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Sipps and Tax


SIPS Tax Benefit

SIPPs have the same tax benefits as other personal pensions, including basic‐rate tax relief added by the government for personal contributions. This boosts your initial contributions. It works like this: For every 80p you pay into your personal pension, the government adds 20p, boosting it to a gross contribution of £1. This basic‐rate tax relief is claimed by your SIPP provider, and will be added to your pension automatically.

Almost every UK resident under 75 qualifies for this tax relief, even children and other non‐taxpayers.

Higher‐rate taxpayers enjoy even greater tax relief, as they can claim back up to a further 20p of every £1 gross contribution through their tax return or local tax office.

This means, for example, that a £10,000 contribution would ultimately cost you £8,000 if you are a basic rate taxpayer, and from as little as £6,000 if you are a higher- rate tax payer. Those paying tax at the top rate of 50% can claim up to an extra 30p back per pound reducing the cost of a £10,000 contribution to as little as £5,000.

In addition to the up‐front tax relief, the investments within your SIPP grow free of UK capital gains and income taxes, although taxes already deducted from dividends cannot be reclaimed.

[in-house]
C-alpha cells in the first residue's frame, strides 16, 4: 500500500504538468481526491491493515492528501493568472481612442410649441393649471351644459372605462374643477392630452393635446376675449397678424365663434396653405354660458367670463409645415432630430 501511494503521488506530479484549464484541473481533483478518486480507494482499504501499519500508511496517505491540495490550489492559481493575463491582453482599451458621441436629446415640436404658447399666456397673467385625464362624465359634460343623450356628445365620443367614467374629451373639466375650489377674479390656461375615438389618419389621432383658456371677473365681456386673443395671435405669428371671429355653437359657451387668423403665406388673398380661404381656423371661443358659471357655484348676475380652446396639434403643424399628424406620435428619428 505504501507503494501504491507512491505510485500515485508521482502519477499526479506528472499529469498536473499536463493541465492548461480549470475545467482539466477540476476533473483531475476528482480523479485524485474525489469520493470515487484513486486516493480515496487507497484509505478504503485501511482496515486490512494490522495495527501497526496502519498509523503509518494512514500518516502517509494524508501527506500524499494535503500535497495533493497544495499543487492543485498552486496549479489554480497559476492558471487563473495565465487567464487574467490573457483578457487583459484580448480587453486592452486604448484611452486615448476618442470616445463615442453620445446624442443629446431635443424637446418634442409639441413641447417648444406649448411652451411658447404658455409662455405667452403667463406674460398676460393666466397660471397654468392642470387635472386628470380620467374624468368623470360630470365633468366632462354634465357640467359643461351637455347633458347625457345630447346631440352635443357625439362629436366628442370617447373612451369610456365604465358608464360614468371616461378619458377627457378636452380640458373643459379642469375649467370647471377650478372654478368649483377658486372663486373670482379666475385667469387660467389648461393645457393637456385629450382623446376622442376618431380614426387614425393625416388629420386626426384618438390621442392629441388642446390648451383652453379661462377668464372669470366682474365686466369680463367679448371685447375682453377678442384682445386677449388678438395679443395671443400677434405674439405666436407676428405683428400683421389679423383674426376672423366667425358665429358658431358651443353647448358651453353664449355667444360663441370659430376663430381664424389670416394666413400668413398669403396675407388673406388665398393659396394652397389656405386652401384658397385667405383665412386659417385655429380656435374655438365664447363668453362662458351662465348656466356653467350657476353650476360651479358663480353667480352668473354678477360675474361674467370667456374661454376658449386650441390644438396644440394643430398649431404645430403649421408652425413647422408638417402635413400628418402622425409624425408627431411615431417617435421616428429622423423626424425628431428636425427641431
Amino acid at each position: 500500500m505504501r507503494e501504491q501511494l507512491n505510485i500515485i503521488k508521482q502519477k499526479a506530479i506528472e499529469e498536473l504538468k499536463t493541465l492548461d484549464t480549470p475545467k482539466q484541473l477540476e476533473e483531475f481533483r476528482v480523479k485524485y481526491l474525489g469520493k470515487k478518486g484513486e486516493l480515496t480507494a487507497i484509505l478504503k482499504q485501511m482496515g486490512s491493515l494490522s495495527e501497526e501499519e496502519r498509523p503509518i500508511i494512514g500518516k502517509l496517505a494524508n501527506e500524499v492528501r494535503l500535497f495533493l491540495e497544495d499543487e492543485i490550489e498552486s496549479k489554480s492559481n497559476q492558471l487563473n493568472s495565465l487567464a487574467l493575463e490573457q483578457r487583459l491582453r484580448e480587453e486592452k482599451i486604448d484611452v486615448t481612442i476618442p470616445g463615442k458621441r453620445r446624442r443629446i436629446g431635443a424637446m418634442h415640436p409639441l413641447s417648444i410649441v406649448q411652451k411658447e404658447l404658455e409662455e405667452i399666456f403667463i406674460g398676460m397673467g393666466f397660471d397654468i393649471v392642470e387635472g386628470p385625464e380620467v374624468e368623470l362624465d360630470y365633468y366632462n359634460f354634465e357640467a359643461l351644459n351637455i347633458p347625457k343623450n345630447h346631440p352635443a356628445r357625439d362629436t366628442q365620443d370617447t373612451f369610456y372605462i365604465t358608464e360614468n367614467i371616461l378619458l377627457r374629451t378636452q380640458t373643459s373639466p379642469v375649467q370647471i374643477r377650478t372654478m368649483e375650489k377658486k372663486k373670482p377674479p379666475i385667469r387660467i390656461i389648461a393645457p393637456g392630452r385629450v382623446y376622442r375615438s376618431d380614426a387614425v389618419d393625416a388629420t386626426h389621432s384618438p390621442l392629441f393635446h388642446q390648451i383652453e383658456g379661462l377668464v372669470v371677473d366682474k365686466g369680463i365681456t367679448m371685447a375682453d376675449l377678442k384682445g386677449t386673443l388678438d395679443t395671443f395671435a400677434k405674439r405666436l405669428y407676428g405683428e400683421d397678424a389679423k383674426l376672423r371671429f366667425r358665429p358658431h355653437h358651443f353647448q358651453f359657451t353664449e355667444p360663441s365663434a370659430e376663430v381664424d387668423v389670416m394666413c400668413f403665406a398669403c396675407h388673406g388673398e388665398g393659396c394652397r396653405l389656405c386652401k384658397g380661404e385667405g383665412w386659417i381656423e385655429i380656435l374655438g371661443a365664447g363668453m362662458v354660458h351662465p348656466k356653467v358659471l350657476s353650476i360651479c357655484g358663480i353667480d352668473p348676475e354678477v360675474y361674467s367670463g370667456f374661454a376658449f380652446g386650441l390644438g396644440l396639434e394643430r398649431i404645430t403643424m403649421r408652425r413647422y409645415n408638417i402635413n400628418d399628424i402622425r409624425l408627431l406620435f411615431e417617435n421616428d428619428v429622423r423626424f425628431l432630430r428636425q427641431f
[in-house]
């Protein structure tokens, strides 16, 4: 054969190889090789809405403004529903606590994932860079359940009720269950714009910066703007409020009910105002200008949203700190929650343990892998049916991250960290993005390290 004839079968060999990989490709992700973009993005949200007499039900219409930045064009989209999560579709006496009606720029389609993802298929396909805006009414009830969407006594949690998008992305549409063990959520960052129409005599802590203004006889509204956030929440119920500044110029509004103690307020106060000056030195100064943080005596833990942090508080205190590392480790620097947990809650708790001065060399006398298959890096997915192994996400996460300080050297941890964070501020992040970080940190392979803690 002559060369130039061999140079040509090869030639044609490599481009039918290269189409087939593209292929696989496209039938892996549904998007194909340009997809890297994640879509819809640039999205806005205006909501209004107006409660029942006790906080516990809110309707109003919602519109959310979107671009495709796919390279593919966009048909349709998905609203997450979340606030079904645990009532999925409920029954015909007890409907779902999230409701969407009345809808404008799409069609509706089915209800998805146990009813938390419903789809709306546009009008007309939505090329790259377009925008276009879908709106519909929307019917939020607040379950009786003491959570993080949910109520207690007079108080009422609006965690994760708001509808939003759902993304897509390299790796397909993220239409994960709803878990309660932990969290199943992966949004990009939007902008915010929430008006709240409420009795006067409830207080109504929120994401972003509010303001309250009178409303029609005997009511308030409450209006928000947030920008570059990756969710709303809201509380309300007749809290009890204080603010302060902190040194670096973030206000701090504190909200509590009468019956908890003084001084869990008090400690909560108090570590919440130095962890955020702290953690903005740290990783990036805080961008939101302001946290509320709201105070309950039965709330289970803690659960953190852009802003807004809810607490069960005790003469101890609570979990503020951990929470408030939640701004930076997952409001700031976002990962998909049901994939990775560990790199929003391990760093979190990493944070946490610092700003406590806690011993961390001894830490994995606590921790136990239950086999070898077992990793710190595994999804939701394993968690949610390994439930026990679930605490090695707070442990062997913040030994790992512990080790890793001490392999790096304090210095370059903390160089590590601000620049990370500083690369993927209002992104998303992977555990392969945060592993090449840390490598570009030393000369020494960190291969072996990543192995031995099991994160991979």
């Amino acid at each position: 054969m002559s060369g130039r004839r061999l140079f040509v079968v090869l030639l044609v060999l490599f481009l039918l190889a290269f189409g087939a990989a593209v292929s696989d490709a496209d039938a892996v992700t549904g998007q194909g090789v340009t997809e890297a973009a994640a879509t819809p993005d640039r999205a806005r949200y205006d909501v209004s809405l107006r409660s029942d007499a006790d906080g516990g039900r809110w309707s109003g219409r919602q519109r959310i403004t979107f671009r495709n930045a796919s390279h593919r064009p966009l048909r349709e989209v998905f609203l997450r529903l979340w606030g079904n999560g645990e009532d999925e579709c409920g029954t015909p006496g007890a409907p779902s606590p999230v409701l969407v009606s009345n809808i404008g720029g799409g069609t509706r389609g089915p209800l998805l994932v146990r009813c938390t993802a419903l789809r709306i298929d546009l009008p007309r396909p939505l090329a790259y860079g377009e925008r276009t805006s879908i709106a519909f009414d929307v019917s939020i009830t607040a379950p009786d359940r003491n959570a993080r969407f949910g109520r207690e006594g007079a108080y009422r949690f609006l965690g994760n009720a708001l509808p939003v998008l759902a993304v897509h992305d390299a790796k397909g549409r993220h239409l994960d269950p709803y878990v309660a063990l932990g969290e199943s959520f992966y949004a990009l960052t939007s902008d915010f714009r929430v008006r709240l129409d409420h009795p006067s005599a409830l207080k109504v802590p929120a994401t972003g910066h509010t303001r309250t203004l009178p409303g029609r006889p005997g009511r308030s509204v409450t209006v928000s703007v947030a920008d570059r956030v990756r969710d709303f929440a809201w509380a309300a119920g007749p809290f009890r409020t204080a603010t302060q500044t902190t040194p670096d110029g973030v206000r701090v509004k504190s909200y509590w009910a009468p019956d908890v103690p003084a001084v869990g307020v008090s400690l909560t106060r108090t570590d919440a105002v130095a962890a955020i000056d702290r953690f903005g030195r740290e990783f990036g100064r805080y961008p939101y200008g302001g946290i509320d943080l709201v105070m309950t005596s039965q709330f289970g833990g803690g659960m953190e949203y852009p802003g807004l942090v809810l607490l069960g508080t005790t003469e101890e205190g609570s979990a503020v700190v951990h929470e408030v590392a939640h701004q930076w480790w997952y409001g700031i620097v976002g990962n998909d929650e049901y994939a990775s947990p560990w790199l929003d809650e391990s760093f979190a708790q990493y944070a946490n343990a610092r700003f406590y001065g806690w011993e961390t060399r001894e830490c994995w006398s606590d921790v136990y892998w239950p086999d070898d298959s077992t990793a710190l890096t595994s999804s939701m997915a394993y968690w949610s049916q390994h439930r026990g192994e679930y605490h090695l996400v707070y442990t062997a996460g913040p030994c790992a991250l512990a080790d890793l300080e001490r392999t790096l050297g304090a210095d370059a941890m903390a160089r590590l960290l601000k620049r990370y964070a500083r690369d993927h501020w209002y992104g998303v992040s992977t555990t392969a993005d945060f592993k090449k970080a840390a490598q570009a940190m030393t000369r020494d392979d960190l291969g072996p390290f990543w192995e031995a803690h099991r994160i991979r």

Employer contributions are paid gross, however if an employer pension contribution ranks as a valid business expense, it can be offset against the taxable profits of the business. Any contribution an employer pays on your behalf should not count as a taxable benefit so should not be liable to tax or National Insurance.

You can normally take up to 25% of your fund as a tax‐free lump sum when you retire. The rest must be made available to provide a taxable income. If you die before taking retirement benefits, the fund can be made available to provide a taxable income for your dependants or can normally be paid as a lump sum, free of tax, to your nominated beneficiary.

Information in this guide is based on our understanding of current pensions and tax rules and regulations and these are subject to change. The exact relief you are entitled to will depend on your circumstances.

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